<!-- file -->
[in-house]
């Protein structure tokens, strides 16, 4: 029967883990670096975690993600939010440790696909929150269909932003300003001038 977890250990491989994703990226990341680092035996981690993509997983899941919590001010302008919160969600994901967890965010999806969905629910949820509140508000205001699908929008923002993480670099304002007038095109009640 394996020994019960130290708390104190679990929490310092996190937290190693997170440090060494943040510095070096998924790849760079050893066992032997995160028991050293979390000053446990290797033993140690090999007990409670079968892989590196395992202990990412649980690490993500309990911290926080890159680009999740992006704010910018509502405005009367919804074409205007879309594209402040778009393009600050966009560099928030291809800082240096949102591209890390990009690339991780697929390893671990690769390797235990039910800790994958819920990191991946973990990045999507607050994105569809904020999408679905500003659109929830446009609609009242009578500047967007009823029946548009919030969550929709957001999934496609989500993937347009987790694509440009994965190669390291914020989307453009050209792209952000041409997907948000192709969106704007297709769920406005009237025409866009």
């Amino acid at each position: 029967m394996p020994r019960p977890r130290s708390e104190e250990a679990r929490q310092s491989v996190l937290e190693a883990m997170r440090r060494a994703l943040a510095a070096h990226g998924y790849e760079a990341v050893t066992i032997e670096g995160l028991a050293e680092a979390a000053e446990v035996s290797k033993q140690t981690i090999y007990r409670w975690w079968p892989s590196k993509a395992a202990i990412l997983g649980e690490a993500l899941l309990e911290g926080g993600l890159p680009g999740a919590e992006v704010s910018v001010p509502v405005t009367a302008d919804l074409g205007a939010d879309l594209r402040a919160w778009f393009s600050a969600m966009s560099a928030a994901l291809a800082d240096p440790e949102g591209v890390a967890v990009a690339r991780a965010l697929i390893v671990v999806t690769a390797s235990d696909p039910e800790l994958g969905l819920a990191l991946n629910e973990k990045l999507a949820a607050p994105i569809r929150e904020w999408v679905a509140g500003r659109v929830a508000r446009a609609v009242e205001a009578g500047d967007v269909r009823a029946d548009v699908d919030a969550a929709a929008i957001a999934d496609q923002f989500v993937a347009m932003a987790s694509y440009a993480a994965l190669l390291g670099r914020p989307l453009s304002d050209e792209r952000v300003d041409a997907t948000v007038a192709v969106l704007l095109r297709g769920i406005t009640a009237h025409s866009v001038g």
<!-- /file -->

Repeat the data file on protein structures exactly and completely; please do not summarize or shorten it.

[in-house]
């Protein structure tokens, strides 16, 4: 029967883990670096975690993600939010440790696909929150269909932003300003001038 977890250990491989994703990226990341680092035996981690993509997983899941919590001010302008919160969600994901967890965010999806969905629910949820509140508000205001699908929008923002993480670099304002007038095109009640 394996020994019960130290708390104190679990929490310092996190937290190693997170440090060494943040510095070096998924790849760079050893066992032997995160028991050293979390000053446990290797033993140690090999007990409670079968892989590196395992202990990412649980690490993500309990911290926080890159680009999740992006704010910018509502405005009367919804074409205007879309594209402040778009393009600050966009560099928030291809800082240096949102591209890390990009690339991780697929390893671990690769390797235990039910800790994958819920990191991946973990990045999507607050994105569809904020999408679905500003659109929830446009609609009242009578500047967007009823029946548009919030969550929709957001999934496609989500993937347009987790694509440009994965190669390291914020989307453009050209792209952000041409997907948000192709969106704007297709769920406005009237025409866009």
């Amino acid at each position: 029967m394996p020994r019960p977890r130290s708390e104190e250990a679990r929490q310092s491989v996190l937290e190693a883990m997170r440090r060494a994703l943040a510095a070096h990226g998924y790849e760079a990341v050893t066992i032997e670096g995160l028991a050293e680092a979390a000053e446990v035996s290797k033993q140690t981690i090999y007990r409670w975690w079968p892989s590196k993509a395992a202990i990412l997983g649980e690490a993500l899941l309990e911290g926080g993600l890159p680009g999740a919590e992006v704010s910018v001010p509502v405005t009367a302008d919804l074409g205007a939010d879309l594209r402040a919160w778009f393009s600050a969600m966009s560099a928030a994901l291809a800082d240096p440790e949102g591209v890390a967890v990009a690339r991780a965010l697929i390893v671990v999806t690769a390797s235990d696909p039910e800790l994958g969905l819920a990191l991946n629910e973990k990045l999507a949820a607050p994105i569809r929150e904020w999408v679905a509140g500003r659109v929830a508000r446009a609609v009242e205001a009578g500047d967007v269909r009823a029946d548009v699908d919030a969550a929709a929008i957001a999934d496609q923002f989500v993937a347009m932003a987790s694509y440009a993480a994965l190669l390291g670099r914020p989307l453009s304002d050209e792209r952000v300003d041409a997907t948000v007038a192709v969106l704007l095109r297709g769920i406005t009640a009237h025409s866009v001038g």